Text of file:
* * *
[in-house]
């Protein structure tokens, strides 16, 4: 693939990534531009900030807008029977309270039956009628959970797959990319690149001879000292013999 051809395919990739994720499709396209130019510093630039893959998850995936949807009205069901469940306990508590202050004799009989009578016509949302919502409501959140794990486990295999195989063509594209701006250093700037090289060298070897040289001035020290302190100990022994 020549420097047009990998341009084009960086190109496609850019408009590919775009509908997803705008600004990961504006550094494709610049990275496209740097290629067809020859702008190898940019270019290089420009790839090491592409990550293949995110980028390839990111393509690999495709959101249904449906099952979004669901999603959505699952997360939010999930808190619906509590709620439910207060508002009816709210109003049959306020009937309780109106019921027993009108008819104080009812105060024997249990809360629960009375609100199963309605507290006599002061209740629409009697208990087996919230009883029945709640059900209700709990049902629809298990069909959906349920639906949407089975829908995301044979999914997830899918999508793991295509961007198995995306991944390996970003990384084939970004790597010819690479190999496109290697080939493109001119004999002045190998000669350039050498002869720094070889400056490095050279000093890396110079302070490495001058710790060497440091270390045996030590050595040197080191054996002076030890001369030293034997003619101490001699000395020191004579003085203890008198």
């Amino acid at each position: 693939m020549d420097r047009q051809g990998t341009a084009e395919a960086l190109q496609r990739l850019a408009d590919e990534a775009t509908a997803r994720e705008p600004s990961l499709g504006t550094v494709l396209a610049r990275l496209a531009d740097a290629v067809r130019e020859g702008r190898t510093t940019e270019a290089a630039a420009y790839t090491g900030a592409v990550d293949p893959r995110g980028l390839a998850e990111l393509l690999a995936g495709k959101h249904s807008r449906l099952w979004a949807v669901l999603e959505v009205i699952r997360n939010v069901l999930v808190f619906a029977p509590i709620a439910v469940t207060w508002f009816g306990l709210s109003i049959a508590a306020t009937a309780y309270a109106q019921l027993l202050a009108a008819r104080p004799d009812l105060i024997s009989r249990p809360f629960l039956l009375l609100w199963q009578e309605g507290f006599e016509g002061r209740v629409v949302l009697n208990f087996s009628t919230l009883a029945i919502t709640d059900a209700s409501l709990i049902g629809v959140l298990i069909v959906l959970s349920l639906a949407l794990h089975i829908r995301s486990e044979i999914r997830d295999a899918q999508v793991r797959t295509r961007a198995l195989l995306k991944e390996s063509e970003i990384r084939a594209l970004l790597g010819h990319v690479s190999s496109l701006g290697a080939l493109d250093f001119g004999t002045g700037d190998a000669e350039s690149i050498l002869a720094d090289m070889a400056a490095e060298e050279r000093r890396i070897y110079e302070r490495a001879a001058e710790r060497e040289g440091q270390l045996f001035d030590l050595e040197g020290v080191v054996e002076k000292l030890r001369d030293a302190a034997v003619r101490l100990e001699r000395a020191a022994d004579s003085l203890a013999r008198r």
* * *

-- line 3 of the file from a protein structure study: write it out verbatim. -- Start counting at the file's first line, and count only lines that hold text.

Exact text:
């Amino acid at each position: 693939m020549d420097r047009q051809g990998t341009a084009e395919a960086l190109q496609r990739l850019a408009d590919e990534a775009t509908a997803r994720e705008p600004s990961l499709g504006t550094v494709l396209a610049r990275l496209a531009d740097a290629v067809r130019e020859g702008r190898t510093t940019e270019a290089a630039a420009y790839t090491g900030a592409v990550d293949p893959r995110g980028l390839a998850e990111l393509l690999a995936g495709k959101h249904s807008r449906l099952w979004a949807v669901l999603e959505v009205i699952r997360n939010v069901l999930v808190f619906a029977p509590i709620a439910v469940t207060w508002f009816g306990l709210s109003i049959a508590a306020t009937a309780y309270a109106q019921l027993l202050a009108a008819r104080p004799d009812l105060i024997s009989r249990p809360f629960l039956l009375l609100w199963q009578e309605g507290f006599e016509g002061r209740v629409v949302l009697n208990f087996s009628t919230l009883a029945i919502t709640d059900a209700s409501l709990i049902g629809v959140l298990i069909v959906l959970s349920l639906a949407l794990h089975i829908r995301s486990e044979i999914r997830d295999a899918q999508v793991r797959t295509r961007a198995l195989l995306k991944e390996s063509e970003i990384r084939a594209l970004l790597g010819h990319v690479s190999s496109l701006g290697a080939l493109d250093f001119g004999t002045g700037d190998a000669e350039s690149i050498l002869a720094d090289m070889a400056a490095e060298e050279r000093r890396i070897y110079e302070r490495a001879a001058e710790r060497e040289g440091q270390l045996f001035d030590l050595e040197g020290v080191v054996e002076k000292l030890r001369d030293a302190a034997v003619r101490l100990e001699r000395a020191a022994d004579s003085l203890a013999r008198r």